It’s another summer in Lufkin, and we’re officially fired up for some more Little League baseball.

After going to the World Series in South Williamsport, Pennsylvania, in 2017 and Taylor, Michigan, in 2018, we’re ready to see where this summer leads us.

We know World Series dreams don’t come to fruition every year, but that doesn’t mean this year’s group can’t dream big.

This year’s Majors All-Stars are off to a flying start after going unbeaten in the District 10 tournament. If they’re going to get knocked out, it’s going to take one heck of a team.

Unfortunately much of the talk around the Lufkin Little League program this week has been about what isn’t happening rather than what is.

The Lufkin Minors 10U All-Stars had the look of a team that could go all the way to the state tournament. They started off the district tournament with a thrilling win when Mack Slaton picked up the walkoff hit and Ceylan Williams starred on the mound on an outstanding night for baseball.

Sadly that was the last game of the summer for that group of youngsters, whose only goal was to enjoy a summer with their friends showing the rest of the state what we already know about Lufkin baseball.

Just a few days after that win, the team was disqualified from the tournament.

Before casting any judgment on the players, this isn’t some sort of Danny Almonte situation. All of the players were of legal age and they all went through the regular season, which is a requirement for Little League tournament action.

None of them, or the coaches for that matter, were trying to cut any corners or do anything inappropriate. They were there to have fun and win big, something they looked to be well on their way to doing.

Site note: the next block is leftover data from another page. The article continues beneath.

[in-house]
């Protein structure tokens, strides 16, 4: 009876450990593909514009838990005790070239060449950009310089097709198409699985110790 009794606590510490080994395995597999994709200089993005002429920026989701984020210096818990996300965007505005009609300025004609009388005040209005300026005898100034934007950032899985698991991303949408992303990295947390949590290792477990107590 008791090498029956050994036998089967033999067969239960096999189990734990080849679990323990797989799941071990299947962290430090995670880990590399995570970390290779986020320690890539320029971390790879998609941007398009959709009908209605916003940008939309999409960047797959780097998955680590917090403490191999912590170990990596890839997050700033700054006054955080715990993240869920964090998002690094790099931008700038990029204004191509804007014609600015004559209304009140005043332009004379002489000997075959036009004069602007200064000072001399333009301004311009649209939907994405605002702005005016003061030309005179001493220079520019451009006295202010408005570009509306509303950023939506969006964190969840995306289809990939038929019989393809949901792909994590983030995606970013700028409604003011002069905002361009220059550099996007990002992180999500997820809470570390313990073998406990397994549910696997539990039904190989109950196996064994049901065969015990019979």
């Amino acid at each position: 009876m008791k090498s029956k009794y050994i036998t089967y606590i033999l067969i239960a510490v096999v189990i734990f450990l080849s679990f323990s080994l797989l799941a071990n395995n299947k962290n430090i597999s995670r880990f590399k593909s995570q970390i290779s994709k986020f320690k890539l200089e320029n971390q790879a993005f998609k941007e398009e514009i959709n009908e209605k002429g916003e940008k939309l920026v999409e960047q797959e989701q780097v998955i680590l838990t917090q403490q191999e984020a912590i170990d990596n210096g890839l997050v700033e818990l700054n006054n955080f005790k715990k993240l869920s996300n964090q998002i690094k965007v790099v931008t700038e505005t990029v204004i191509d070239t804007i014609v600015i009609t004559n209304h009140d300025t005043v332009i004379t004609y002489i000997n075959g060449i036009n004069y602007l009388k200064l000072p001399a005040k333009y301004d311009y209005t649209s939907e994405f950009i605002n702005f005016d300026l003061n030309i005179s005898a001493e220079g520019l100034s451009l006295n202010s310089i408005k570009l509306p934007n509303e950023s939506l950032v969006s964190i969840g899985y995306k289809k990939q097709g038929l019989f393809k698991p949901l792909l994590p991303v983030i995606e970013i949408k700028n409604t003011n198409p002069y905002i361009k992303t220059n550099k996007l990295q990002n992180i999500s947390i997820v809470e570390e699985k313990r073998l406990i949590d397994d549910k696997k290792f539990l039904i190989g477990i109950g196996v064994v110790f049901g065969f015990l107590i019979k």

As is the case with most problems in youth sports, the ones that screwed this up were the adults.

In talking to those in the know around the field, the disqualification was the result of a misinterpretation of the rules and a paperwork snafu.

In short, the problem was a lack of official games by the players. According to Little League rules, games aren’t official until they reach a mandatory 41/2 innings. And if there was an early run rule or the league’s hour-and-a-half time limit came into effect, the game was called off. That means it’s not an official game.

Players must play in a certain percentage of completed games and there must be enough of those games to make the season schedule official.

In the end, those mistakes cost the kids.

The question on many minds is who ultimately is to blame for letting the kids down?

The only thing we know for certain is that it wasn’t the kids.

Should those in charge have seen something like this coming? Yes.

Should they have gone out of their way to make sure the rules were followed down to the letter? Once again, yes.

Plans need to be put into place to make sure that never happens again. And by the early accounts, they already have been.

Next season, parents can expect a few longer nights at the field and a longer season in order to avoid a repeat of something like this.

But that doesn’t help this year’s group of kids, who ultimately lost their chance at district, section and state titles while never being beaten on the field.

The investigation was the result of a complaint, one that probably came from a disgruntled parent upset that their child didn’t make the team. But that complaint triggered a review by Little League officials of all of the teams from Lufkin and Tyler in all age groups in the tournaments.

The blame for this turn of events falls squarely on the adults. Yes, it’s a technicality, but the shoddy record keeping meant players were ineligible. That’s the fault of league officials. But complaining because somebody didn’t make the all-star team? That’s a selfish parent’s fault. Is this really what youth sports in Lufkin have come to?

In our minds, of course not.

Fortunately we saw enough from these kids to know they aren’t going to let this keep them down. In two years, many of them will be back on the field chasing their own Williamsport dreams.

Before then, let’s make sure all the I’s are dotted and the T’s are crossed so they never have to deal with this again.

As the famous chant from from one of the “Bad News Bears” movies goes, “Let them play!”

They certainly deserve it.